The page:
Occasional lurker who has owned a 2011 Peugeot Ion for a year now, and thought I would pass on a tip/warning for those driving an Ion and (presumably) C-Zero or i-Miev in the UK or EU...
In the extreme snow conditions we had in the UK a few weeks ago I plugged my Ion in to charge after getting home and found that it would not charge... As I'd driven through some snow drifts that were deeper than the cars ground clearance I initially feared I might have damaged some HV related cables but it turned out this was not the case.
Normally when plugging in to a Level 2 charge point the red charge light on the dashboard will flash for about 3 seconds then go solid when charging commences. In this case it would flash for 3 seconds then the charging would abort along with the clunk of the wall mounted Rolec EVSE shutting off.
To rule out the wall mounted charger I tried the 3 pin granny charger with the same result. Hmm...
With no other clues I plugged in my Lexia 3 to check for fault codes and it came up with "Fault on the power factor correction module output voltage" from the OBC ECU. Aha!
I checked the mains voltage at the house and found it was 248 volts. This is considerably higher than the 233-238 volts we normally have at the house and I think 242 volts is the highest I've seen before.
To see if this was the problem I tried switching on the electric shower to pull the supply voltage in the house down a bit - which pulled it down to 243 volts. The car now started charging successfully. Phew!
I experimented a bit more with various loads in the house like oven, kettle etc and established the threshold where the car becomes unwilling to charge - 246 volts and below it is OK, 247 volts and above it refuses to charge and sets the above fault code...
The problem with this is that the mains voltage specification in the UK (post EU harmonisation) is 230 volts +10%/-6%, which means the acceptable voltage range here in the UK is 216 volts to 253 volts - so the 247 volts that is causing the car to refuse to charge is well within the allowed voltage range in the UK!
In fact the average supply voltage in the UK is 242 volts - only 5 volts lower than the point where the car will refuse to charge.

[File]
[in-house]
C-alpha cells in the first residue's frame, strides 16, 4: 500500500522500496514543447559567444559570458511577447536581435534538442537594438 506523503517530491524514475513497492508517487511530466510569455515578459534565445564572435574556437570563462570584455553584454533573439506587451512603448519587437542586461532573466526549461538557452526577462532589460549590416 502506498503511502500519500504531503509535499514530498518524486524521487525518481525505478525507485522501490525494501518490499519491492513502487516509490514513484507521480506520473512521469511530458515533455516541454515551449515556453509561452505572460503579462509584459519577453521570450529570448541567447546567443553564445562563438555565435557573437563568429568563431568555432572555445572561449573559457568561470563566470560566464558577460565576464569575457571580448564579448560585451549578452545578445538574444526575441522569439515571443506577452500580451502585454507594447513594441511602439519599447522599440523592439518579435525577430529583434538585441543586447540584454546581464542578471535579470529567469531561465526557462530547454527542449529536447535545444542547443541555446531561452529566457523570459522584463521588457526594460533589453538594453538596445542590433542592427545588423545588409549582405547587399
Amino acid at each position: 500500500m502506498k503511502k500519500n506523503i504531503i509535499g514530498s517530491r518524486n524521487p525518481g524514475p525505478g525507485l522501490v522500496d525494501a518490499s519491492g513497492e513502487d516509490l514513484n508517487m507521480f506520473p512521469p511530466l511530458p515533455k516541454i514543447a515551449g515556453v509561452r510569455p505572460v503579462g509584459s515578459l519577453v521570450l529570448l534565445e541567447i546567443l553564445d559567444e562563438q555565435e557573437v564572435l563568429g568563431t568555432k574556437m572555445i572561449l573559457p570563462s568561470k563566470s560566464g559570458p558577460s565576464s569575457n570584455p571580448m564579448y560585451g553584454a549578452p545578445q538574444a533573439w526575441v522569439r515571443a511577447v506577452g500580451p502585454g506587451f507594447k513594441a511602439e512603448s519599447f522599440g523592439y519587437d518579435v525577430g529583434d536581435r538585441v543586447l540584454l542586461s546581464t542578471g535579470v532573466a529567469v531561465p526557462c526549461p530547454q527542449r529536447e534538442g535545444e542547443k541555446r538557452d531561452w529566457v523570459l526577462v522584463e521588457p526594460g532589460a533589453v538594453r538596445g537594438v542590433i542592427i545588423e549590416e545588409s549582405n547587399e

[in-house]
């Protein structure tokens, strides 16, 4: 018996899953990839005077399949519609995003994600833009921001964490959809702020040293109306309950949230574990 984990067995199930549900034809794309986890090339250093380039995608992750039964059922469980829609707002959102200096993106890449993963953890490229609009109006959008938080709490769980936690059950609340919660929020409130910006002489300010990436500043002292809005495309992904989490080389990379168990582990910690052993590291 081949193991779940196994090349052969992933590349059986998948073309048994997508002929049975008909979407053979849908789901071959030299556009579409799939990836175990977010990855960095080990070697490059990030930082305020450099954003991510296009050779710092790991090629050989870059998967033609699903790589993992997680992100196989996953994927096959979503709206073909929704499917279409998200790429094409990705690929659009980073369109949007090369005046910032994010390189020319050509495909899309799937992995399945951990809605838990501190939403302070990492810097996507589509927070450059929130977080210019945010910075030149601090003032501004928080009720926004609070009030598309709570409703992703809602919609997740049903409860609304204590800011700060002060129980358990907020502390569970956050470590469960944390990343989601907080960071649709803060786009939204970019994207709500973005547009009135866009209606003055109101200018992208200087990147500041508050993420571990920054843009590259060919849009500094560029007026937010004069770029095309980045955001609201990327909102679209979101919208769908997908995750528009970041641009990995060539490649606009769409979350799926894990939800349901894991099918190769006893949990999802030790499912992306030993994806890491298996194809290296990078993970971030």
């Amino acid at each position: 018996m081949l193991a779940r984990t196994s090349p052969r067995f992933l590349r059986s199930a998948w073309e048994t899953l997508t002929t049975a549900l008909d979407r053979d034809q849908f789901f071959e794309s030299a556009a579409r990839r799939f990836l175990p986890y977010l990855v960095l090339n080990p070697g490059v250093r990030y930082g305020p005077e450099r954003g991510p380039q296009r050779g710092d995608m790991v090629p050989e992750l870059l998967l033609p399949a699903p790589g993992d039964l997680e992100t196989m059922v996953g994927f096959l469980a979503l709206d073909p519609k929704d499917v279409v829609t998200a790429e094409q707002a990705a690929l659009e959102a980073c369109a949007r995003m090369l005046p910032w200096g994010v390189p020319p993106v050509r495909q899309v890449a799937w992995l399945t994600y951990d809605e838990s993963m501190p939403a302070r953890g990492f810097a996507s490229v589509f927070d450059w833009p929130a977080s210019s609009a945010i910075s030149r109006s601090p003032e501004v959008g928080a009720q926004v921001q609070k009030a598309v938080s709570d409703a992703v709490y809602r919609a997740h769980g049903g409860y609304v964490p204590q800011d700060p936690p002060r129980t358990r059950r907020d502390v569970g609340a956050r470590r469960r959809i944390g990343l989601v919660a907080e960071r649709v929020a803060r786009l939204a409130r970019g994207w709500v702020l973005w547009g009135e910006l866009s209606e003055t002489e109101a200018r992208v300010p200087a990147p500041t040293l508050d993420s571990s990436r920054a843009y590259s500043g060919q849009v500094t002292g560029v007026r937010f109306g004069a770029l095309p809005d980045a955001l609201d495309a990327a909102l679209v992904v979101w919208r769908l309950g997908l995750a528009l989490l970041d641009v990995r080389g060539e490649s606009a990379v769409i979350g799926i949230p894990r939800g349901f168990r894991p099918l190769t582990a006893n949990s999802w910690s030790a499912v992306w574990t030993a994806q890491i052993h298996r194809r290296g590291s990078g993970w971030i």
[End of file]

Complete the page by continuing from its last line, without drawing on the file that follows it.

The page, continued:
Has anyone else experienced this issue before ? The mains voltage at my house was only abnormally high for one day and is back to "normal" now, however it is worrying that the car cannot charge at 247 volts or higher when UK mains voltage can legitimately be up to 253 volts..
It may explain some unexpected charging failures that have been reported using public Level 2 charge points - as it likely that at least SOME of the public charge points in the UK have >246 volts at certain times of the day. I also confirmed that if the voltage rises above 246 volts during an already active charging session it will be aborted.
So if the car was left charging over night and the voltage happened to climb during the night past this threshold the charge would abort part way through without warning, leaving the owner to discover an incompletely charged car in the morning with no clues as to why it stopped unless they had the ability to check for fault codes as I do.
Does anyone know if the on board charger in these cars is a "world" charger ? Japan uses 90-110 volt AC and yet as far as I know imported i-Miev's will work in the UK so I am assuming the on board charger can work all the way from 90 volts to 246 volts ? If so why couldn't they have made it to work to 253 volts, and how did the car get type approval for use in the UK if it can't cope with the full range of AC voltages ?